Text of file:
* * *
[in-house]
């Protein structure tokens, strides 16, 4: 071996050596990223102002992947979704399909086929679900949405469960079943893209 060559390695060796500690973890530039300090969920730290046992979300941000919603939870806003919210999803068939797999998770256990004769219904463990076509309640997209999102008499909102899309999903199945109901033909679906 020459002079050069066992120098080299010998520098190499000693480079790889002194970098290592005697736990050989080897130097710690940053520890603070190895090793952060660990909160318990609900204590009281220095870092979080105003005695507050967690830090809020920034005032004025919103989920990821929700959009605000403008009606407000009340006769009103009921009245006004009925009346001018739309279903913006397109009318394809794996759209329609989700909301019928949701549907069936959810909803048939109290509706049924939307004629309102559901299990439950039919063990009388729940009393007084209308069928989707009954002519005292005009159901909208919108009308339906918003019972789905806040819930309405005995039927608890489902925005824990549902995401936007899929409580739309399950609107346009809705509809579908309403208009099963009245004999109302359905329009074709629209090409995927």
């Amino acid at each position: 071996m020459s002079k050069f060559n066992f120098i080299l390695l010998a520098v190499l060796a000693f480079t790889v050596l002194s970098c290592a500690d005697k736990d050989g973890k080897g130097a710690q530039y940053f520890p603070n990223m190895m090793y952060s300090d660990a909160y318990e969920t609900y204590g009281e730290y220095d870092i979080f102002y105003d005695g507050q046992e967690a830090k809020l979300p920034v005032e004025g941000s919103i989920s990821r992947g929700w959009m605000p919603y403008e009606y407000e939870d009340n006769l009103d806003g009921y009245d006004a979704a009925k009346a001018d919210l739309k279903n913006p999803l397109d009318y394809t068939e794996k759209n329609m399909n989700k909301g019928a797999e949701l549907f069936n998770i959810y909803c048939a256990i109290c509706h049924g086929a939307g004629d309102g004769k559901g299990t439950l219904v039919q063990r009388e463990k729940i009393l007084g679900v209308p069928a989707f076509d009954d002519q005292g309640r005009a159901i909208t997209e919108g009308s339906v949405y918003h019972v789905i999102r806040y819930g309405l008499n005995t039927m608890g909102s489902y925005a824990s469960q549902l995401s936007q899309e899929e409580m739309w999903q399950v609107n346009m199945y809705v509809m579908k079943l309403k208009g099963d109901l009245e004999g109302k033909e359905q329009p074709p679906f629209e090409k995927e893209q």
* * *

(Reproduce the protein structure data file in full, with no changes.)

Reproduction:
[in-house]
């Protein structure tokens, strides 16, 4: 071996050596990223102002992947979704399909086929679900949405469960079943893209 060559390695060796500690973890530039300090969920730290046992979300941000919603939870806003919210999803068939797999998770256990004769219904463990076509309640997209999102008499909102899309999903199945109901033909679906 020459002079050069066992120098080299010998520098190499000693480079790889002194970098290592005697736990050989080897130097710690940053520890603070190895090793952060660990909160318990609900204590009281220095870092979080105003005695507050967690830090809020920034005032004025919103989920990821929700959009605000403008009606407000009340006769009103009921009245006004009925009346001018739309279903913006397109009318394809794996759209329609989700909301019928949701549907069936959810909803048939109290509706049924939307004629309102559901299990439950039919063990009388729940009393007084209308069928989707009954002519005292005009159901909208919108009308339906918003019972789905806040819930309405005995039927608890489902925005824990549902995401936007899929409580739309399950609107346009809705509809579908309403208009099963009245004999109302359905329009074709629209090409995927």
């Amino acid at each position: 071996m020459s002079k050069f060559n066992f120098i080299l390695l010998a520098v190499l060796a000693f480079t790889v050596l002194s970098c290592a500690d005697k736990d050989g973890k080897g130097a710690q530039y940053f520890p603070n990223m190895m090793y952060s300090d660990a909160y318990e969920t609900y204590g009281e730290y220095d870092i979080f102002y105003d005695g507050q046992e967690a830090k809020l979300p920034v005032e004025g941000s919103i989920s990821r992947g929700w959009m605000p919603y403008e009606y407000e939870d009340n006769l009103d806003g009921y009245d006004a979704a009925k009346a001018d919210l739309k279903n913006p999803l397109d009318y394809t068939e794996k759209n329609m399909n989700k909301g019928a797999e949701l549907f069936n998770i959810y909803c048939a256990i109290c509706h049924g086929a939307g004629d309102g004769k559901g299990t439950l219904v039919q063990r009388e463990k729940i009393l007084g679900v209308p069928a989707f076509d009954d002519q005292g309640r005009a159901i909208t997209e919108g009308s339906v949405y918003h019972v789905i999102r806040y819930g309405l008499n005995t039927m608890g909102s489902y925005a824990s469960q549902l995401s936007q899309e899929e409580m739309w999903q399950v609107n346009m199945y809705v509809m579908k079943l309403k208009g099963d109901l009245e004999g109302k033909e359905q329009p074709p679906f629209e090409k995927e893209q």